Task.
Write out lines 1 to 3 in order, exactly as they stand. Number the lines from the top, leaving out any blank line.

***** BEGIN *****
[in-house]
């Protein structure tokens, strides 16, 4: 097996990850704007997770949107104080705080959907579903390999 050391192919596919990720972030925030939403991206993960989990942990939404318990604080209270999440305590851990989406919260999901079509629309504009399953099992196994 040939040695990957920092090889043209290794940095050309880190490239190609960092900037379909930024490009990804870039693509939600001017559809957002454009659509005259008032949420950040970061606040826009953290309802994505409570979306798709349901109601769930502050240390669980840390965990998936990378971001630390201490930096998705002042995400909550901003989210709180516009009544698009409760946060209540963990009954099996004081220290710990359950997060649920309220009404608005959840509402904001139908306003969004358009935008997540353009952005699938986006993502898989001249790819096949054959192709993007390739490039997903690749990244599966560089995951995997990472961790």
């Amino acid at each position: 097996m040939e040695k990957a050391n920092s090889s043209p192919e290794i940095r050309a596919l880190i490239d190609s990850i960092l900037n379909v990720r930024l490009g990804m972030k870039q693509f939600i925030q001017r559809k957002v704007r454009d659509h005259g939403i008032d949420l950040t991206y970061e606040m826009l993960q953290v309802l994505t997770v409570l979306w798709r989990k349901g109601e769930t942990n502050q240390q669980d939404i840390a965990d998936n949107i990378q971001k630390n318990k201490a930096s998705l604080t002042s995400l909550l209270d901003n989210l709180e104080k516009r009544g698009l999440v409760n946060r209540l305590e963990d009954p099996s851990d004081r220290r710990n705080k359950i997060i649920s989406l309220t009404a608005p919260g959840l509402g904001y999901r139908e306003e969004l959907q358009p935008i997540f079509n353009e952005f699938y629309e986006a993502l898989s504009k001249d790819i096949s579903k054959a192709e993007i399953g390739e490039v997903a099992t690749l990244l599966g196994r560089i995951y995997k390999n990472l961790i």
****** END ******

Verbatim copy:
[in-house]
């Protein structure tokens, strides 16, 4: 097996990850704007997770949107104080705080959907579903390999 050391192919596919990720972030925030939403991206993960989990942990939404318990604080209270999440305590851990989406919260999901079509629309504009399953099992196994 040939040695990957920092090889043209290794940095050309880190490239190609960092900037379909930024490009990804870039693509939600001017559809957002454009659509005259008032949420950040970061606040826009953290309802994505409570979306798709349901109601769930502050240390669980840390965990998936990378971001630390201490930096998705002042995400909550901003989210709180516009009544698009409760946060209540963990009954099996004081220290710990359950997060649920309220009404608005959840509402904001139908306003969004358009935008997540353009952005699938986006993502898989001249790819096949054959192709993007390739490039997903690749990244599966560089995951995997990472961790």
């Amino acid at each position: 097996m040939e040695k990957a050391n920092s090889s043209p192919e290794i940095r050309a596919l880190i490239d190609s990850i960092l900037n379909v990720r930024l490009g990804m972030k870039q693509f939600i925030q001017r559809k957002v704007r454009d659509h005259g939403i008032d949420l950040t991206y970061e606040m826009l993960q953290v309802l994505t997770v409570l979306w798709r989990k349901g109601e769930t942990n502050q240390q669980d939404i840390a965990d998936n949107i990378q971001k630390n318990k201490a930096s998705l604080t002042s995400l909550l209270d901003n989210l709180e104080k516009r009544g698009l999440v409760n946060r209540l305590e963990d009954p099996s851990d004081r220290r710990n705080k359950i997060i649920s989406l309220t009404a608005p919260g959840l509402g904001y999901r139908e306003e969004l959907q358009p935008i997540f079509n353009e952005f699938y629309e986006a993502l898989s504009k001249d790819i096949s579903k054959a192709e993007i399953g390739e490039v997903a099992t690749l990244l599966g196994r560089i995951y995997k390999n990472l961790i």